Nicholson sat in the cat-bird seat as Candidate Gore made his formal launch. His talking-points frequently ruled the day, even within the mainstream press. No matter how foolish his claims might be, many journalists were prepared to adopt them–and the rest of the mainstream press was willing to look away. Was this press corps driven by liberal bias? A ludicrous event on the day of Gore's launch helped display the powerful tilt which now obtained inside Establishment Washington, inside the mainstream press.

In fairness, this foolish event provides comic relief as we survey the end of this campaign's first round. But it helps display the array of forces now lining up against Gore.

On June 16, 1999, the first round of this long

campaign ended. Three months of punishment lay behind Gore as he made his formal launch. And sure enough:

Back in Washington, that very same day, Jim Nicholson staged a ludicrous tour of a fancy hotel, a string of journalists in his thrall. From this utterly foolish event, we see the sad state of the national press at the start of this fateful campaign.

Jim Nicholson was a 61-year-old Iowa native–a West Point graduate, a decorated Vietnam veteran, an attorney, a real estate developer. He was in his third year as RNC chairman as Bush and Gore launched their campaigns. He possessed a quirky sense of humor–and a less-than-obsessive regard for the truth. Given the “outrage” now driving the press corps, these traits made him the perfect man to script their developing war.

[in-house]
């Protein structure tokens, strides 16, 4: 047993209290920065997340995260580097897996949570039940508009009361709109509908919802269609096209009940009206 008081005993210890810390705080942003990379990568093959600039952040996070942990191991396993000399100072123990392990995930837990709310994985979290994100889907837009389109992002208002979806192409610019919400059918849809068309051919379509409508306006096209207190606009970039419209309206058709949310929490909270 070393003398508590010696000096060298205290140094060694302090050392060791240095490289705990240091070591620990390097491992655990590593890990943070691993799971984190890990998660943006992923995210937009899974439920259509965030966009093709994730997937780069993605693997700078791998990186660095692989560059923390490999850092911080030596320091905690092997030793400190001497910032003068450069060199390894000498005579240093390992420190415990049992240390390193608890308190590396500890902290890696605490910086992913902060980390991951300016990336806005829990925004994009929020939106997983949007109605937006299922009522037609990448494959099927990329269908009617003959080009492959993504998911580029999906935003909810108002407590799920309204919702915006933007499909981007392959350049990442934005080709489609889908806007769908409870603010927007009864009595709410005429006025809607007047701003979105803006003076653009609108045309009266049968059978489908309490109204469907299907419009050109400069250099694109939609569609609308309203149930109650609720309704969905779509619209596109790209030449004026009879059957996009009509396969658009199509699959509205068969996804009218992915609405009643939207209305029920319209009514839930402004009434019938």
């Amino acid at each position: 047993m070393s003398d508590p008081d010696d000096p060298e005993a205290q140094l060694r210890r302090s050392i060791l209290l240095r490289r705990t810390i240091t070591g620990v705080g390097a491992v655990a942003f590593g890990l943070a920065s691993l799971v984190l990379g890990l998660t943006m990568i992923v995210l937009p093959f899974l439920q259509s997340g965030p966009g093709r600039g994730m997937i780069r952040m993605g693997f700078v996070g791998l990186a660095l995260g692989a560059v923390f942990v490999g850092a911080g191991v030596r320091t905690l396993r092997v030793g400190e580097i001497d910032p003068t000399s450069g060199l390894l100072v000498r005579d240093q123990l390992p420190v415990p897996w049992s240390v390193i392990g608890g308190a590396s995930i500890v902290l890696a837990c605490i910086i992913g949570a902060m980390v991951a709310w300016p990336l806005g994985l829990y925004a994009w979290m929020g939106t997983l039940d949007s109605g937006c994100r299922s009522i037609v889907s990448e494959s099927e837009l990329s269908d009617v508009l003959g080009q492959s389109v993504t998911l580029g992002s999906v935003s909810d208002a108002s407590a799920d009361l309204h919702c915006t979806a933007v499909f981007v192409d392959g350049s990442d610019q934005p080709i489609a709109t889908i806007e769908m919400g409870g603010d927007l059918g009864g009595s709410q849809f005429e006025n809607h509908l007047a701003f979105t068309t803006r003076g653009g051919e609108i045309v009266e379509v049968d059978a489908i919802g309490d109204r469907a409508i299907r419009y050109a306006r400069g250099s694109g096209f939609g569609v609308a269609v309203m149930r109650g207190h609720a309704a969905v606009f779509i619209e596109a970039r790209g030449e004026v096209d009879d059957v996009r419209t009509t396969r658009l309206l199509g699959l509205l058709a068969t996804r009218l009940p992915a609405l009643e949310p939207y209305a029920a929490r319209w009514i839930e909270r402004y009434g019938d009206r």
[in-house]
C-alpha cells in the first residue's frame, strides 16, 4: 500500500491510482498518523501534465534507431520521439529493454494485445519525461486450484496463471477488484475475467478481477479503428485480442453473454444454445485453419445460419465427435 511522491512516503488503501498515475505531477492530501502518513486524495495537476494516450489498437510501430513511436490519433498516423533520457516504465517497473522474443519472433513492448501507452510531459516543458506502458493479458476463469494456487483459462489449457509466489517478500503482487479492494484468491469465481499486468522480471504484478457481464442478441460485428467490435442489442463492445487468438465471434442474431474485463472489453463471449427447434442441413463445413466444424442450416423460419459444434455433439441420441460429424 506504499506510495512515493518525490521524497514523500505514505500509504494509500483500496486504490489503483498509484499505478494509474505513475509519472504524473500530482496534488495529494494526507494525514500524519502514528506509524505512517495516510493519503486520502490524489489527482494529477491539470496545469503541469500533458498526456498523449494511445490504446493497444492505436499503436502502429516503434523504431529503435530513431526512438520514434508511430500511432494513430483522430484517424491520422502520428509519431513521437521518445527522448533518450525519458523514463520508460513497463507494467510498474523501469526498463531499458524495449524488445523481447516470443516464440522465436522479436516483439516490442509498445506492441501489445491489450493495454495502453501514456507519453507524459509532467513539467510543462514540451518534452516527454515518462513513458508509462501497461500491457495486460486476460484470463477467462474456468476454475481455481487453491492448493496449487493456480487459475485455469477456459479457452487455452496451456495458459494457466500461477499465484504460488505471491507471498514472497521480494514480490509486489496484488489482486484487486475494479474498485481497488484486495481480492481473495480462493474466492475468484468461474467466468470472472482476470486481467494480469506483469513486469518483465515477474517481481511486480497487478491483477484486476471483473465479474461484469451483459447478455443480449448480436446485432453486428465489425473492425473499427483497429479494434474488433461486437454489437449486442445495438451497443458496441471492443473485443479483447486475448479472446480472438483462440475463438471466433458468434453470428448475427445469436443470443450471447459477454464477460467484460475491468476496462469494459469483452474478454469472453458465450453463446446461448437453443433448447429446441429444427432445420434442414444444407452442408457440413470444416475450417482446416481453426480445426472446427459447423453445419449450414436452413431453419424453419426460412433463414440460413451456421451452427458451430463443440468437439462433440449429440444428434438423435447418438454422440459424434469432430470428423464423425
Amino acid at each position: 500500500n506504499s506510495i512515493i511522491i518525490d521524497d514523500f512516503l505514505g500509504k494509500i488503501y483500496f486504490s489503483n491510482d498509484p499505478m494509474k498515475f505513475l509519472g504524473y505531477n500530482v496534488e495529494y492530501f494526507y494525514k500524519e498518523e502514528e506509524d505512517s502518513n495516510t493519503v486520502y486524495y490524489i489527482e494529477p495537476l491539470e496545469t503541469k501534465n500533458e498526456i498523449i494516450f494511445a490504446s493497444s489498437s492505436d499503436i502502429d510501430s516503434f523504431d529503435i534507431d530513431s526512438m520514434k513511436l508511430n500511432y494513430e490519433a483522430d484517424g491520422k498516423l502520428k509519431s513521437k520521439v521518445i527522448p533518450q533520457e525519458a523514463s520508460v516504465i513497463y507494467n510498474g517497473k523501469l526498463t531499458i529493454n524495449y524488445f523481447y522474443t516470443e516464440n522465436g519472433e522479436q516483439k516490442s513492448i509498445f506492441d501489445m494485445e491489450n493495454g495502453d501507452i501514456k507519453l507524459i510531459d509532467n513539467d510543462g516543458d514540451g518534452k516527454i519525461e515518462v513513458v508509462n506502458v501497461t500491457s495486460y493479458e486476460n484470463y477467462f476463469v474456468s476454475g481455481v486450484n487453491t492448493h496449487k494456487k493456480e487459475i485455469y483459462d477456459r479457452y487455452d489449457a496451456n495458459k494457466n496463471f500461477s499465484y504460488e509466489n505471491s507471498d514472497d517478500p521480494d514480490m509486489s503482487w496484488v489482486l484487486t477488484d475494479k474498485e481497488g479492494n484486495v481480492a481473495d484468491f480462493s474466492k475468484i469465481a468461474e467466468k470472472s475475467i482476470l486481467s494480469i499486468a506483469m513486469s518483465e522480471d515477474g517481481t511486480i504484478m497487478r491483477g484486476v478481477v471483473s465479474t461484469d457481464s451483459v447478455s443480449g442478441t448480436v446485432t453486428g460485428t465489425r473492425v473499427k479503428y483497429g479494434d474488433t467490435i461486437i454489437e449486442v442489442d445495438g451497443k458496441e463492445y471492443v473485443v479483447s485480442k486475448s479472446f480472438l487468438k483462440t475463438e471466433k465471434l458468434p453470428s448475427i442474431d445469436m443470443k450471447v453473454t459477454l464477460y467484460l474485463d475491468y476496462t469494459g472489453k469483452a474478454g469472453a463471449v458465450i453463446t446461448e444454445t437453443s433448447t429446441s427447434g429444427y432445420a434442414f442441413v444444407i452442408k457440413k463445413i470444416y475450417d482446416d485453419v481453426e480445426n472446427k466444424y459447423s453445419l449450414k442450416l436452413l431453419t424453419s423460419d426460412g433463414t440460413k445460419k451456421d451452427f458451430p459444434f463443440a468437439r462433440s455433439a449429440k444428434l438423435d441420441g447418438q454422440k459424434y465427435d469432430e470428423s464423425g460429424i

In the days before Gore’s launch, Nicholson flooded the zone with press releases pushing the claims which had come to define AL GORE, LIAR. From June 11 through June 16, the RNC issued at least five press releases reminding reporters of three troubling facts: Al Gore had said he invented the Internet! Al Gore had said he inspired Love Story! And not only that! Al Gore once said he did chores on a farm. But he actually grew up in Washington!

These were the silly, inaccurate claims which were already driving the coverage. In the days before Gore's launch, the chairman was pushing them hard.